While experts and state officials have mostly praised Gov. Tony Evers’ diverse cabinet picks, he has received criticism for its lack of rural representation and its partisanship.

Sworn into office just weeks ago, Evers’ cabinet roster provides insight into how he will lead as governor. So far, Evers has chosen less partisan officials than former Gov. Scott Walker.

Furthermore, six of Evers’ cabinet officials are women and four are people of color — a success for diversity and representation in state government. All four of his top aides are also women.

Rep. David Crowley, D-Milwaukee, said he is happy to hear the governor is moving in the right direction, but hopes he will further commit in improving representation throughout all state departments.

“We have to look at different department positions as well as making sure that African Americans are in certain positions and that we’re really reflective throughout all the state government,” Crowley said.

In a statement to The Badger Herald, Rep. Melissa Sargent, D-Madison, said the cabinet picks are knowledgeable in their respective fields. 

She added that the the new members bring diverse perspectives that reflect the needs of Wisconsin’s population.

“Evers’ cabinet is comprised of individuals who are prepared to address issues from a multifaceted scope, and to do so with both pragmatism and compassion,” Sargent said.

As reported by the Wisconsin State Journal, Evers’ cabinet roster features several of his top deputies at the Department of Public Instruction.

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University of Wisconsin political science professor John Witte said that while Evers has done well in appointing people who worked with him while he was the state superintendent of public instruction, his challenges in education lie with repairing the relationship with teachers unions.

According to the Milwaukee Journal Sentinel, Evers chose Dawn Crim as secretary of the Dept. of Safety and Professional Services. She currently assists Evers as assistant state superintendent for student and school success. Crim previously spent two decades at the UW System.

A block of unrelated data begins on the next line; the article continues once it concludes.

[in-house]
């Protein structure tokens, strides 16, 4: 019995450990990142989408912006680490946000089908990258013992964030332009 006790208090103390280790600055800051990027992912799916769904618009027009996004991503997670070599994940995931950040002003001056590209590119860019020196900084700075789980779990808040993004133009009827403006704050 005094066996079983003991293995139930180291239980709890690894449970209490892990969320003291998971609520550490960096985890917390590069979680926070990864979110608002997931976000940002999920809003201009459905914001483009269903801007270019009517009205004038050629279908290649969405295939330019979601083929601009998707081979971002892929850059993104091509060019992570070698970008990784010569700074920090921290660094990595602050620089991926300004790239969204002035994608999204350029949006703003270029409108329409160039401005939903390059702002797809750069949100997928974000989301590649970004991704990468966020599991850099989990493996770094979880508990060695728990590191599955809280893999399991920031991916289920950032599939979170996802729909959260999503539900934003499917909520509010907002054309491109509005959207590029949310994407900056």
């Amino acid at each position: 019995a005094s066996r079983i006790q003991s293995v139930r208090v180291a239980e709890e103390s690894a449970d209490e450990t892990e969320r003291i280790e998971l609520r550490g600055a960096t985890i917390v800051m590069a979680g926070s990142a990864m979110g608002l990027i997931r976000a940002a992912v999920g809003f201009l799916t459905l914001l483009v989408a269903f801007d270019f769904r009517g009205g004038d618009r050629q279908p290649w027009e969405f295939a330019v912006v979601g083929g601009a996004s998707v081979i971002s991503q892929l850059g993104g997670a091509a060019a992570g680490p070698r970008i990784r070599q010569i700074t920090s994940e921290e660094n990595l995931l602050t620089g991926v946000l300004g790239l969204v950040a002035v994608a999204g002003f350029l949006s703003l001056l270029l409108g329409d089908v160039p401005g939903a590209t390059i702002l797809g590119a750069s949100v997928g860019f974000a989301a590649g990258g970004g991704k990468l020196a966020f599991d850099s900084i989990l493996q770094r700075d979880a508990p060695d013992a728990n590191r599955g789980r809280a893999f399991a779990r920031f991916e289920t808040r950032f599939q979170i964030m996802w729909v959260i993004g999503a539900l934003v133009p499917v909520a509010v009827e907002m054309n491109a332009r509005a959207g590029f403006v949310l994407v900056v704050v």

Now that he has been sworn in as governor, Evers will appoint longtime Madison educator Carolyn Stanford Taylor as state superintendent of public instruction.

Despite praise for his cabinet, Republican legislators have criticized Evers for picking members primarily from metropolitan areas, like Madison or Milwaukee, rather than rural areas. According to the Wisconsin State Journal, nine out of 13 department secretaries are from Dane or Milwaukee counties.

According to UW political science professor Andrew Reschovsky, 40 percent of the state’s population lives in Milwaukee and Madison, and over 87 percent live in metropolitan areas.

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He said it is not surprising that many people with the most relevant experience live in urban areas.

“I am hard pressed to see why there are ‘implications’ to the fact that the majority of Evers’ choices of cabinet members live in metropolitan areas,” Reschovsky said. “The governor appears to have chosen cabinet members based on their appropriate experience.”

Reschovsky also said cabinet secretaries must deal with a set of policy issues that affect the entire state, but where they come from is not necessarily important in determining their competence for the job.

Witte said a lot of people who have experience working for the state Legislature are based in the Madison area already.

“The Republicans have a point in the sense that the Democrats get their votes in Milwaukee County and they get their votes in Dane County,” Witte said. “It’s quite natural that the people they appoint are going to come from those counties and those areas.”

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Witte added that criticisms regarding where the cabinet picks are from are primarily partisan. Republican legislators take issue with a mostly metropolitan cabinet because they represent mostly rural areas, he explained.

To accommodate a Republican-majority legislature, Witte said Evers picked a less partisan cabinet. Prioritizing experience over ideology is an example of Evers’ willingness to compromise with Republicans, Witte said. As a result, Republicans have shown a willingness to compromise as well.

“The governor is in a situation that is mostly defensive,” Witte said. “The governor has a great veto power in Wisconsin — the strongest veto power of any governor in the U.S. resides in Madison — so he can veto legislation that the Republicans put forward.”

On the other hand, a Republican-ruled state Assembly can also veto Evers’ proposals, Witte said. But because of Wisconsin’s divided government, both sides have no choice but to compromise.

Witte is confident the governor will do so.

“I know Tony Evers personally and I’ve known him for a long time,” Witte said. “He’s not somebody who’s going to rigidly stick to a position. He will compromise when he has to.”

While Evers chose cabinet members that are more experienced than ideological, his pick for the Department of Transportation has been the most criticized. Craig Thompson was involved in transportation budget debates as a former lobbyist, according to the Wisconsin State Journal

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All department secretaries in the cabinet and other appointees by the governor must be confirmed by the state Senate.

“The Governor’s cabinet picks are far removed from the hyper-partisanism of the last administration,” Sargent said. “It is evident that Governor Evers is ready to lead using an informed and responsible approach, rather than simply for political gain.”